About a month ago I wrote about a hacker attack that used hijacked subdomains of legitimate websites to serve malware (fake anti-virus software) off of them. Most likely cyber criminals used a phishing attack to steal credentials of GoDaddy’s domain management control panel and created rogue DNS records for some subdomains to make them point to hacker-controlled servers.
In that article I wondered if that was a new trend (usage of virtually free hijacked subdomains) or just temporary approach that wouldn’t be used anywhere else. Well, this week I came across a different malware attack that also uses hijacked subdomains of legitimate websites.
The attack itself is nothing new. It uses stolen FTP credentials to inject malicious scripts into legitimate web pages. The injected scripts look like this:
I checked many infected sites and noticed that the injected scripts always used the same 5 subdomains and changed the file name part of the script from site to site. They always used Internet/computer related file names, e.g.: YouTube.js, Virtual_Reality.js, Backup.js, Unfriend.js, Keystroke.js, Access.js, Technology_Services.js, Page_View.js, Gigahertz.js, Telnet.js, Data_Type.js, Paste.js, Gnutella.js, Website.js, etc.
The 5 subdomains are (there may be more but I only seen these five):
Update: You can find many more hijacked subdomains in comments.
Each of them points to different IPs on different networks. And none of the IPs matches the IP (or even network) of their second-level domains.
All the second-level domains have been registered and now managed via GoDaddy. Some of them point to real legitimate websites and others are just parked domains.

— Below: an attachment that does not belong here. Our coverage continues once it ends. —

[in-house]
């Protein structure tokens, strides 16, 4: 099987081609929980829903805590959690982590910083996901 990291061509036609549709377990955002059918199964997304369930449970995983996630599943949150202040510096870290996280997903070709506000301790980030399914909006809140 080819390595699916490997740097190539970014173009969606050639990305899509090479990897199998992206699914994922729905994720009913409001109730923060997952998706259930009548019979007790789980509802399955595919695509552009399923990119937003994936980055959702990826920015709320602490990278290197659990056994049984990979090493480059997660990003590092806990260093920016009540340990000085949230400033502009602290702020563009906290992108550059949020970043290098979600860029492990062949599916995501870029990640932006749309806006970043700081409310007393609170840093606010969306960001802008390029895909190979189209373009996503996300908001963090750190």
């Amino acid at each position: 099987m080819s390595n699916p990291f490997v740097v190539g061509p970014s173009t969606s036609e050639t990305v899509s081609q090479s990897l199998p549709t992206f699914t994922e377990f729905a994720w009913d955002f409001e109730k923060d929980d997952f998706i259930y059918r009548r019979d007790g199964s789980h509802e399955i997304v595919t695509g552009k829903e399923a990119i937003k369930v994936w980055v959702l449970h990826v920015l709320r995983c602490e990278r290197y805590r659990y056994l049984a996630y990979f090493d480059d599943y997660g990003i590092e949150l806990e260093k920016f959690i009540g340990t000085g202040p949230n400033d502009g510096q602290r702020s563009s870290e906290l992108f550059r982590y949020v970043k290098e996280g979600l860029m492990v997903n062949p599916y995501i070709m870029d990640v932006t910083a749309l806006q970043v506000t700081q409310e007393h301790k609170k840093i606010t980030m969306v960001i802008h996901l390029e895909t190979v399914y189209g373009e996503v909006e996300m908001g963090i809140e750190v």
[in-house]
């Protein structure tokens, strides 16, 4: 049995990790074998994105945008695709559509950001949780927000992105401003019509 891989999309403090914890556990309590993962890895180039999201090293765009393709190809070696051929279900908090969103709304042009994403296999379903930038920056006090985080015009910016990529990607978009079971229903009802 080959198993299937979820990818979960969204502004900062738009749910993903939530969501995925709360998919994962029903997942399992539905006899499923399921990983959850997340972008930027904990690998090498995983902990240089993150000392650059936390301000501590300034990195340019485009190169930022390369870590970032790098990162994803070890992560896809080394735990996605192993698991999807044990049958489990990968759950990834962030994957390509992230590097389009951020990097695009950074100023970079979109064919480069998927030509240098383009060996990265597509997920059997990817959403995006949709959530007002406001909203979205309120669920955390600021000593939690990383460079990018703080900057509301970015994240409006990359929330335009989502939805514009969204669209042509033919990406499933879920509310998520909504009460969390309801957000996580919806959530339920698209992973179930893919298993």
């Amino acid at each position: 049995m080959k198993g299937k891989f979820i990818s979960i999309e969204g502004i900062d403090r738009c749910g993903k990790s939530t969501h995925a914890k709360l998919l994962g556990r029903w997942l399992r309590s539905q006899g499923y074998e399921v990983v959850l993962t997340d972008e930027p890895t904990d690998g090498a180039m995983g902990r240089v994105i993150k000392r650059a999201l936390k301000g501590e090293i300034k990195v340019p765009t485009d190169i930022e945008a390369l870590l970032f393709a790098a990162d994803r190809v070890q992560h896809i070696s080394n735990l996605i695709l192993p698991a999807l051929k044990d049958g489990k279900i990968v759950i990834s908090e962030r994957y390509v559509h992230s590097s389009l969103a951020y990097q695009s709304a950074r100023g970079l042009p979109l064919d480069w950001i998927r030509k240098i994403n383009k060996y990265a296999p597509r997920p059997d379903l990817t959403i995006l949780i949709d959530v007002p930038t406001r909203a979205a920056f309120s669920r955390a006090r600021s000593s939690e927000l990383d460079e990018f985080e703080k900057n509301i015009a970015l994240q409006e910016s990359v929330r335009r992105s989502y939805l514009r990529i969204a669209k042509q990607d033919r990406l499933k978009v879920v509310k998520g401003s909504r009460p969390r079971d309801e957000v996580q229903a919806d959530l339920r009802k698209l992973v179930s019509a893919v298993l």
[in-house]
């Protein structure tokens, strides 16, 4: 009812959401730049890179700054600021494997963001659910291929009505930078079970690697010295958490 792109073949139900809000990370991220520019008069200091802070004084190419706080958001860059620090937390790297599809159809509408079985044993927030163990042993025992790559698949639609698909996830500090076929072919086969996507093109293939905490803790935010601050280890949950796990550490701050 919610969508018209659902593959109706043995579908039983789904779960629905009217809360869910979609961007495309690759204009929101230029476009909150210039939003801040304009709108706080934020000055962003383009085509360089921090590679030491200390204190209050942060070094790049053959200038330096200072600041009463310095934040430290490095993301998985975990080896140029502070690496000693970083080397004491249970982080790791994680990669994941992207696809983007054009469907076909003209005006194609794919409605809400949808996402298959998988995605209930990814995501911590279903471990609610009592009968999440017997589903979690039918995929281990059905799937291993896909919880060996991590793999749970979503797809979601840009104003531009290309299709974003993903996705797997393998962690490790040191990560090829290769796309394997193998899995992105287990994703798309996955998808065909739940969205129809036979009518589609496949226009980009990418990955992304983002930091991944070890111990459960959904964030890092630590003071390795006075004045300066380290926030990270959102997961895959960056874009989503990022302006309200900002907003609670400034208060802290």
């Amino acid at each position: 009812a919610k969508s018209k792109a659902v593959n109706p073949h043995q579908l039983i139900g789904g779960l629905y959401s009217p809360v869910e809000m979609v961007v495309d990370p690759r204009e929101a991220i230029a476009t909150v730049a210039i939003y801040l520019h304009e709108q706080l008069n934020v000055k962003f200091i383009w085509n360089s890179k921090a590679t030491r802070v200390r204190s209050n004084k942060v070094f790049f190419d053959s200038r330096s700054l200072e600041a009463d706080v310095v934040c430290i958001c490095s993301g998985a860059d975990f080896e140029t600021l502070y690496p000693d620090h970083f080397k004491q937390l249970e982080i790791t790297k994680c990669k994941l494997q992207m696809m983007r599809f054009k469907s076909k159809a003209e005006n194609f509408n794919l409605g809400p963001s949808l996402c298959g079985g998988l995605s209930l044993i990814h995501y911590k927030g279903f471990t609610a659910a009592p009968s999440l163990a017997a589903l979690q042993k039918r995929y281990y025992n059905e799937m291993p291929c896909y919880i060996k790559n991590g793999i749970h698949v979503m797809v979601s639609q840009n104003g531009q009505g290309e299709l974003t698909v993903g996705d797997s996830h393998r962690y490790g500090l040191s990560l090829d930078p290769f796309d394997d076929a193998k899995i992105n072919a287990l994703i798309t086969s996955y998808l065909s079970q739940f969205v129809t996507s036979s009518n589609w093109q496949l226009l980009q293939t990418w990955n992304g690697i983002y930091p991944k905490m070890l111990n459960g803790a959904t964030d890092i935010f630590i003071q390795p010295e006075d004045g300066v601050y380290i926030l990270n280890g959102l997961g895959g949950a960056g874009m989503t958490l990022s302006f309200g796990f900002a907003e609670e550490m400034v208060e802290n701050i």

It’s clear that hackers somehow gained access to those domains’ DNS management panel and created rogue DNS records for subdomains that legitimate domain owners cannot even imagine exist.
oployau.fancountblogger.com. 937 IN A 188.8.131.52
sorydory.russellhowe.com. 3530 IN A 184.108.40.206
aospfpgy.dogplaystation.com. 2792 IN A 220.127.116.11
kollinsoy.skyefenton.com. 399 IN A 18.104.22.168
temp.hbsouthmomsclub.com. 1116 IN A 22.214.171.124
This is the second attack in a short time that uses this approach to get free domain names to use in malware distribution. I guess, it is still to early to call this a trend, but it’s definitely something that we should keep an eye on.
When was the last time you checked DNS records of your domains? Are you sure there are no rogue subdomains that criminals use behind your back? Probably it’s time to check your domain settings now. But don’t forget about phishing attacks – make sure you are logging into a genuine site of your registrar. (Check GoDaddy’s security tips)
If you found one of the above scripts in your web pages (you can use Unmask Parasites to detect them) do the following:
Do you know any other malware attacks that use hijacked subdomains of legitimate websites? Can we call this a new trend?